Every year on the weekend after after Thanksgiving, much to the disappointment of my family, I fly to Chicago to attend one of the largest medical conferences in the world: the RSNA (Radiological Society of North America) annual meeting. The conference is huge, with tens of thousands of attendees, hundreds of educational talks and posters, and exhibitor rooms filled with booths and equipment. At any given moment, the eye is met with a sea of people in dark suits and name tags. Even those accustomed to large conferences are surprised at the magnitude of this meeting. The week for me is a frenzy of attending sessions, talking with vendors, sometimes working a booth, and catching up with friends and colleagues.
This year, of course, things were different. It was a virtual conference, with scheduled educational sessions that were mostly pre-recorded, followed by live Q&A with the speakers, during which they answered chat questions. Vendors had virtual booths into which you could book time or just “stop by” and chat. Usually, the entire week is focused entirely around RSNA, but this year most of the radiologists I know didn’t take time off for the virtual meeting, instead attending scattered sessions as time allowed within their normal schedules. From what I heard, the virtual vendor booths unsurprisingly received fewer visitors than with in-person meetings.
It’s hard to replace a live event with a virtual one, but the format allowed for some nice surprises. Rather than running to make a particular session or deciding between two simultaneous interesting sessions, I could watch them at my leisure, pausing take a note or a screenshot. Appreciating the poster presentations – some of which are great infographic-like explanations of complex concepts – previously consisted of standing in front of poster after poster, hoping to remember the important points, and eventually getting overwhelmed with information. Now I can read them when I want, saving images of the best ones for future reference. It made me wonder why we did it the old way for so long. The digital poster web page has more than 2400 posters – imagine trying to manage that in person.
On the other hand, parts of the meeting predictably suffered without the advantage of an entire industry under one roof. In past years I could get a sense of where radiology was going just by wandering the floor and stopping to talk to interesting exhibitors. When I’ve had a specific goal or question, I would walk from vendor to vendor, getting answers and making comparisons. This year I barely bothered to look at the virtual booths. It just didn’t feel like a priority, given the other things I could be doing. I didn’t realize how much not being there in person would change my level of engagement.
What I missed most was the element of serendipity that the RSNA meeting has always provided – chance conversations with an exhibitor, running into old friends as we cross the bridge between buildings, discovering a new idea from an unexpected source – none of that happens at a virtual conference. The social and community feeling was sorely lacking. I’m not sure you can capture that virtually.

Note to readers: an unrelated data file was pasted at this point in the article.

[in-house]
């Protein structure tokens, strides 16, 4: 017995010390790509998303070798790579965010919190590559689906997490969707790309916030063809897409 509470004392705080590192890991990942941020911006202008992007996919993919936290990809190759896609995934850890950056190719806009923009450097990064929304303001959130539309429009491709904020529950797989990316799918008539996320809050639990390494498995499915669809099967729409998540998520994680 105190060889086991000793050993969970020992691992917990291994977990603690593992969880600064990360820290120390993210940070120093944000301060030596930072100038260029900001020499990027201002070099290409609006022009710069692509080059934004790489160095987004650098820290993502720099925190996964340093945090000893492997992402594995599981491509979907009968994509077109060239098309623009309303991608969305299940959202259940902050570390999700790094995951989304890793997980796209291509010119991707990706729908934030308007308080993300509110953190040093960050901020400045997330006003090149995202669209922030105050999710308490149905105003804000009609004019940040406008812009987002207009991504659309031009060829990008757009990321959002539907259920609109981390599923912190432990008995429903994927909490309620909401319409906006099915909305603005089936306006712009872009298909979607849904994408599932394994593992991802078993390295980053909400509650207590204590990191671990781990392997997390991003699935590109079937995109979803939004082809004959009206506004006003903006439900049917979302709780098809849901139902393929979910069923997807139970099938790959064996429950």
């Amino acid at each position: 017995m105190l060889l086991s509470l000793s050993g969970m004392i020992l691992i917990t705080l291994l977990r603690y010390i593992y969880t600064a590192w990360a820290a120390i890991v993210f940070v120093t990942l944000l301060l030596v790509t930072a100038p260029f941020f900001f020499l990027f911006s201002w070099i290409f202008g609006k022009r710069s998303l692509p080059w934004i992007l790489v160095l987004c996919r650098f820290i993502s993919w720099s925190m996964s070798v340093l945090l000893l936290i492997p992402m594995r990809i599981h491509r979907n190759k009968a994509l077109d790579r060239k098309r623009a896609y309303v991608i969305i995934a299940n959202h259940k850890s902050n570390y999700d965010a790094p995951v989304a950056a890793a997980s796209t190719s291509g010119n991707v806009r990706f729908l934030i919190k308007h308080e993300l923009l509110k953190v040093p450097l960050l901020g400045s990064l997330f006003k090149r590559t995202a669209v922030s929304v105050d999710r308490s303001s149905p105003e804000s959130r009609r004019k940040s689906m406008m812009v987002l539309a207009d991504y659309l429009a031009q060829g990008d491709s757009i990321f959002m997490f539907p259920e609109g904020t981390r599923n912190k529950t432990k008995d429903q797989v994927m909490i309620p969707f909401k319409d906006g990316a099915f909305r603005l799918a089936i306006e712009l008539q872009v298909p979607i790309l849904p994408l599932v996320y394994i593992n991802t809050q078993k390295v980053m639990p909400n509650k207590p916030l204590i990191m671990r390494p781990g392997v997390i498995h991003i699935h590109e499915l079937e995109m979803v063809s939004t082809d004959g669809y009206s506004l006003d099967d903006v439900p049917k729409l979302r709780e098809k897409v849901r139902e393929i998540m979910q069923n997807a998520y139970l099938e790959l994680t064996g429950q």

When the effects of COVID-19 have receded, some industries will return to business as usual; professional sports, for example will almost certainly go right back to filling stadiums and overcharging for hot dogs. But for others, it is an opportunity for reinvention. It’s chance to ask if the old way was the best way, or just the way it’s always been done. The consumers in these industries, having experienced something different, will be asking themselves if they now want something else. Especially in areas like education, healthcare, and entertainment, people are realizing that the pandemic versions have some advantages.
In terms of the RSNA meeting, do I really want to return to the previous educational experience? If RSNA doesn’t offer on-demand streaming of educational content, maybe some other organization will. And if the educational component is virtual, is there enough left of the meeting to warrant spending a week away from home? What about education in general? Does it makes sense to go back to teachers lecturing students in-person all day long? What are the pros and cons of that? Can we improve access to the best educational experience if we expand our concept of what school looks like?
The entertainment industry is clearly considering different business models, with some already announcing that 2021 movies will be released on streaming platforms. Movie theater owners, in turn, will have to reconsider their value proposition and business model. The US healthcare industry may be protected from some of this desire for change, given how many consumers have little choice in their healthcare provider, but my prediction is that even there, the genie is out of the bottle.
Very few of us like the way that 2020 has turned out. But despite all the negatives, we can learn lessons from the experience. Maybe instead of just resetting, we can reconsider and reinvent.
I am definitely looking forward to getting back to a more normal way of life, but I will also be thinking about how much of my old life I want to return to. Like many, I have stripped my life down closer to the essentials and I realize that much of the way I have been spending my time, money, and energy were unnecessary, frivolous, or even harmful. The whole world has had an existential crisis and as we come out the other side, we should realize that we have a rare opportunity to remake ourselves – will we take it?
If you know someone who might like this post, please feel free to share it with them. If you’d like to receive these posts (and a few bonus posts) by email, subscribe here.